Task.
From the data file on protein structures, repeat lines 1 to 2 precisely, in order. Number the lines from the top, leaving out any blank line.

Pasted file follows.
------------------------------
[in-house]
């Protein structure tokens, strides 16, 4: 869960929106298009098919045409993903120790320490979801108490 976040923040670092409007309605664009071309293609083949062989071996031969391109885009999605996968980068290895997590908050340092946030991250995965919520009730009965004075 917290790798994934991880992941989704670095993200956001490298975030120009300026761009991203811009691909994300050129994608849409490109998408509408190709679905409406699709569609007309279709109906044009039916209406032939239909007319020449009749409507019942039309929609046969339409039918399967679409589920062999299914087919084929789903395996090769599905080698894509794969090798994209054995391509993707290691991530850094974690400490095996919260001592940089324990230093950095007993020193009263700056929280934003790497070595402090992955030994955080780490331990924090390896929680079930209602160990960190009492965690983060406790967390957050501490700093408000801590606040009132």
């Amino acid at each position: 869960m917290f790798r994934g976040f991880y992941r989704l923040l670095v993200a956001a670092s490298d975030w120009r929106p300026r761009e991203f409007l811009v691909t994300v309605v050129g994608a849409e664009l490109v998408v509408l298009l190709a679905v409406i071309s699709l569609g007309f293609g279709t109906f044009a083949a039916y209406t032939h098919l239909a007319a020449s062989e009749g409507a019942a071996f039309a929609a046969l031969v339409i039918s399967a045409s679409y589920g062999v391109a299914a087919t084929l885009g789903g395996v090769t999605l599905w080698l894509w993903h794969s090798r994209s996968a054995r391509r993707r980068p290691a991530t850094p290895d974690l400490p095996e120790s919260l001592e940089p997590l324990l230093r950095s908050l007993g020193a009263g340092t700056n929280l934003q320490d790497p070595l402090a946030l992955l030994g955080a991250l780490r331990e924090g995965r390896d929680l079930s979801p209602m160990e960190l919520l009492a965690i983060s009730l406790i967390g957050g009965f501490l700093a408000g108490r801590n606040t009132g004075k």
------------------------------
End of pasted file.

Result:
[in-house]
């Protein structure tokens, strides 16, 4: 869960929106298009098919045409993903120790320490979801108490 976040923040670092409007309605664009071309293609083949062989071996031969391109885009999605996968980068290895997590908050340092946030991250995965919520009730009965004075 917290790798994934991880992941989704670095993200956001490298975030120009300026761009991203811009691909994300050129994608849409490109998408509408190709679905409406699709569609007309279709109906044009039916209406032939239909007319020449009749409507019942039309929609046969339409039918399967679409589920062999299914087919084929789903395996090769599905080698894509794969090798994209054995391509993707290691991530850094974690400490095996919260001592940089324990230093950095007993020193009263700056929280934003790497070595402090992955030994955080780490331990924090390896929680079930209602160990960190009492965690983060406790967390957050501490700093408000801590606040009132």